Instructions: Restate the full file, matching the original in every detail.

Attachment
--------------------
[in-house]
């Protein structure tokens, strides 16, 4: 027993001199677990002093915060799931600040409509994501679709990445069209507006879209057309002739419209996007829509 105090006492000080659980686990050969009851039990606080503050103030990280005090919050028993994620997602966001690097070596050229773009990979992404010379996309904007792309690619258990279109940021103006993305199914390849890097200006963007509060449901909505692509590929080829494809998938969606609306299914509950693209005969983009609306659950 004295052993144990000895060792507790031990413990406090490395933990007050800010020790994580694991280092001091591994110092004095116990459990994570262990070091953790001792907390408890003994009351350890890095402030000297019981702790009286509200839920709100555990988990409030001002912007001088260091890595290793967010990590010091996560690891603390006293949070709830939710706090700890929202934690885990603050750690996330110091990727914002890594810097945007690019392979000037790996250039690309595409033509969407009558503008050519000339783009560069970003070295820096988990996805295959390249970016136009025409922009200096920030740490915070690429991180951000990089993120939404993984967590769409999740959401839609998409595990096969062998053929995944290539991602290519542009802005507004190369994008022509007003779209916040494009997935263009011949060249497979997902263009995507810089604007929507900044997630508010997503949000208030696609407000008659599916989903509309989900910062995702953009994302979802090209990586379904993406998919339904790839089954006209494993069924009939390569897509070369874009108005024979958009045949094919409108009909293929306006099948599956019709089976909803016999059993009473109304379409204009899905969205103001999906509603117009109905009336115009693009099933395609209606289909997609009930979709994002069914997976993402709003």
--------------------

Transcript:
[in-house]
């Protein structure tokens, strides 16, 4: 027993001199677990002093915060799931600040409509994501679709990445069209507006879209057309002739419209996007829509 105090006492000080659980686990050969009851039990606080503050103030990280005090919050028993994620997602966001690097070596050229773009990979992404010379996309904007792309690619258990279109940021103006993305199914390849890097200006963007509060449901909505692509590929080829494809998938969606609306299914509950693209005969983009609306659950 004295052993144990000895060792507790031990413990406090490395933990007050800010020790994580694991280092001091591994110092004095116990459990994570262990070091953790001792907390408890003994009351350890890095402030000297019981702790009286509200839920709100555990988990409030001002912007001088260091890595290793967010990590010091996560690891603390006293949070709830939710706090700890929202934690885990603050750690996330110091990727914002890594810097945007690019392979000037790996250039690309595409033509969407009558503008050519000339783009560069970003070295820096988990996805295959390249970016136009025409922009200096920030740490915070690429991180951000990089993120939404993984967590769409999740959401839609998409595990096969062998053929995944290539991602290519542009802005507004190369994008022509007003779209916040494009997935263009011949060249497979997902263009995507810089604007929507900044997630508010997503949000208030696609407000008659599916989903509309989900910062995702953009994302979802090209990586379904993406998919339904790839089954006209494993069924009939390569897509070369874009108005024979958009045949094919409108009909293929306006099948599956019709089976909803016999059993009473109304379409204009899905969205103001999906509603117009109905009336115009693009099933395609209606289909997609009930979709994002069914997976993402709003």